Health insurers will be required to pay for key behavioral therapies for people with autism and other pervasive developmental disorders under a bill signed over the weekend by Gov. Jerry Brown.
Related: Bills Signed, Vetoed by Governor
The treatments help people with autism spectrum disorders learn a wide range of behaviors that may not come naturally to them: a therapist may help an autistic child to learn to eat with utensils or how to make eye contact. Others work on higher level skills, helping people learn how to endure frustrations without erupting in violent tantrums, or how to sit quietly in school.
Once the bill takes effect in 2012, insurers will no longer be able to claim that the treatment is educational rather than medical, and deny it on that basis, said Jamie Court, president of the advocacy group Consumer Watchdog. Court said that judges in several key cases have already ruled that the treatment should be covered.
"It’s a step forward for the rights of autistic families because it doesn’t leave the insurance companies any outs to deny this as educational rather than medical," Court said.
The bill was one of several signed by the governor over the weekend, tackling such varied issues as school bullying, gun control and under-age drinking. He vetoed a bill aimed at bringing oversight to the state budget process, saying it was a “one size fits all solution” that would cost millions to implement.
The bullying law, authored by Assembly member Tom Ammiato (D-San Francisco), requires school districts in the state to develop formal policies and procedures for preventing and responding to harassment and bullying. It was one of many measures nationwide spurred by incidents of bullying of gay youngsters that were followed by suicide.
Another bill signed by the governor forbids potential employers from running credit reports on every job applicant. Employers can still check credit if an applicant is applying for a management job or will have access to certain types of financial information.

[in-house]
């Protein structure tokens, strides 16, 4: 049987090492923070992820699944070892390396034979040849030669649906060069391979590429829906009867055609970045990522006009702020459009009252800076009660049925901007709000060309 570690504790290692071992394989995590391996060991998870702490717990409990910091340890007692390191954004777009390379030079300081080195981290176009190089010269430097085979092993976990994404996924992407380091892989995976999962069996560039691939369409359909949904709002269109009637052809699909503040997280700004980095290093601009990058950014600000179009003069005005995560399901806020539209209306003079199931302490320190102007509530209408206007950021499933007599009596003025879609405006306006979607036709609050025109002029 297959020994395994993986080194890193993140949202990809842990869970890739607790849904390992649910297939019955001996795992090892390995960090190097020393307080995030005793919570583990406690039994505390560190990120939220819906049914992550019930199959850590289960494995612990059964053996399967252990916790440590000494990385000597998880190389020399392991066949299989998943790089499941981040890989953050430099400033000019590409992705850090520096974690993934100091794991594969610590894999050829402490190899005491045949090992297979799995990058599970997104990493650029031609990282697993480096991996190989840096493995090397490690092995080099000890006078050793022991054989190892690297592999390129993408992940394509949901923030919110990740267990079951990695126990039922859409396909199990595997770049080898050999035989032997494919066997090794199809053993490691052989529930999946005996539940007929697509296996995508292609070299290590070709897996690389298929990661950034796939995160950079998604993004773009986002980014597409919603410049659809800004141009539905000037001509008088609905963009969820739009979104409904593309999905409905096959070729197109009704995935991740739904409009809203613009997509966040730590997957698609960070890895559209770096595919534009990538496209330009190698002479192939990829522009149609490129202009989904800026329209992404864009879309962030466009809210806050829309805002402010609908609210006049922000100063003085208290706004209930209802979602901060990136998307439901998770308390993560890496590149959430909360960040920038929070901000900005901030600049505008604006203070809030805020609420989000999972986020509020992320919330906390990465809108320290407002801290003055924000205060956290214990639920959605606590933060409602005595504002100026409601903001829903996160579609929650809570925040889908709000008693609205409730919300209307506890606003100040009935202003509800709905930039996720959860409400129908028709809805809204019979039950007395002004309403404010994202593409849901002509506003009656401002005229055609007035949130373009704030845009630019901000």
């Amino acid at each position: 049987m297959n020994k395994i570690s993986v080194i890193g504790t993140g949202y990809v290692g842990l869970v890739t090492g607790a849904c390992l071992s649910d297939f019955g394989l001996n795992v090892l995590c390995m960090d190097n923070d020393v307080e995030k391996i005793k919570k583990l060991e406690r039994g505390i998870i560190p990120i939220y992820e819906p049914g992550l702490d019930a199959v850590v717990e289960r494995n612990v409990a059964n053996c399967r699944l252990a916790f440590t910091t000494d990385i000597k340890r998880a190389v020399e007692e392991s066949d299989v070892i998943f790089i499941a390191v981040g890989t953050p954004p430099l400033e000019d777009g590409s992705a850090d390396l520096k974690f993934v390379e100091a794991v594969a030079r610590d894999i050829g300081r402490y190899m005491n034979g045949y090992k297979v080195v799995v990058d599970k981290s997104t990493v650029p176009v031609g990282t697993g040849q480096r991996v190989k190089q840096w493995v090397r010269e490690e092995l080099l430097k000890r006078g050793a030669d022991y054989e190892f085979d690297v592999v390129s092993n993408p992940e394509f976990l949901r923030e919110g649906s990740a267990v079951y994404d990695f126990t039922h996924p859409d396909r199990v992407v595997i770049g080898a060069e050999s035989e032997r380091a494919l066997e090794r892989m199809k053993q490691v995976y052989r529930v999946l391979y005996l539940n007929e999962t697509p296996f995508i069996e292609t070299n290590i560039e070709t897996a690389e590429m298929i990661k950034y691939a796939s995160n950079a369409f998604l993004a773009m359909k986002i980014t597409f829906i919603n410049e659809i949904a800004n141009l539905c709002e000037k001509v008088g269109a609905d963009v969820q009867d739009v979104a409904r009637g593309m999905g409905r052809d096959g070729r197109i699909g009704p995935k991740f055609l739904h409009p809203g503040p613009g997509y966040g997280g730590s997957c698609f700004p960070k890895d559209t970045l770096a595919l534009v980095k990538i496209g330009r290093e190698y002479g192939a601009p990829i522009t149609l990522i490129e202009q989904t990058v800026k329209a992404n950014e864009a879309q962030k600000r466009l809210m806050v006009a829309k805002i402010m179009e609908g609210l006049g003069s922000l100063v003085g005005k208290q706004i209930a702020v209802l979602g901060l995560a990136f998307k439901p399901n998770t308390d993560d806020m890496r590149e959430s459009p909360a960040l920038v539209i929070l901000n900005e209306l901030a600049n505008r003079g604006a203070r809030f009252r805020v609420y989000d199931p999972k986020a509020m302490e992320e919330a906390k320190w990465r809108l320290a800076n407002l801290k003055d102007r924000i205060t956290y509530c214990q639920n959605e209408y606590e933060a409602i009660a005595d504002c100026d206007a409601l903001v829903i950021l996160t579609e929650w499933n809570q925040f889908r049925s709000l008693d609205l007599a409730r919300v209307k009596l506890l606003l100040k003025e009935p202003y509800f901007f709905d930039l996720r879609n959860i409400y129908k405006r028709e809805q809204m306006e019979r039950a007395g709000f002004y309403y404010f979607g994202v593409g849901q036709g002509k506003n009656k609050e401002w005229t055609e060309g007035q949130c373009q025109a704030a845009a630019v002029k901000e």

The governor also agreed with a proposal to make it illegal to carry an unloaded handgun in public places in the state. The bill exempts law enforcement officials and others who are licensed to carry firearms.
And he signed a measure aimed at curbing teen drinking by forbidding the use of self-serve checkout stands for purchases of alcoholic beverages.
Brown vetoed a bill that would have required intensive oversight of the state budget process. The measure, designed to bring so-called “performance metrics” to the state, would have required each department to figure out just what the benefits were of all of its expenditures, and prove that the effort was worth the cost.
The measure passed the legislature with unanimous support, but Brown said it would cost tens of millions of dollars to implement without solving the state’s real problems.
The new law requiring coverage for behavioral services for people with autism was roundly criticized by the health insurance industry.
The California Association of Health Plans said it would cost $541 million per year to pay for the services, plus nearly $300 million more for other types of interventions that the industry worries will be required under some interpretations of the bill.
Patrick Johnston, president of the industry organization, said the treatment was educational in nature, not medical.
The law, Johnston said, "would to drive up health care costs for families and businesses .... by transferring responsibility for educational services to health insurers."
But autism treatment advocate Kristin Jacobson said the industry's cost estimates are exaggerated.
Although the cost of treatment can be as high as $50,000 if a patients needs intensive intervention, that's less than insurers would pay for surgeries or expensive drugs that they routinely authorize, said Jacobson, spokeswoman for The Alliance of California Autism Organizations.
"There are lots of medical treatments that are expensive," Jacobson said. "But the reason you pay for health insurance is that when you have a condition that strikes, then you can get the treatment for it. And I don’thtink individuals with this condition have any less right to treatment."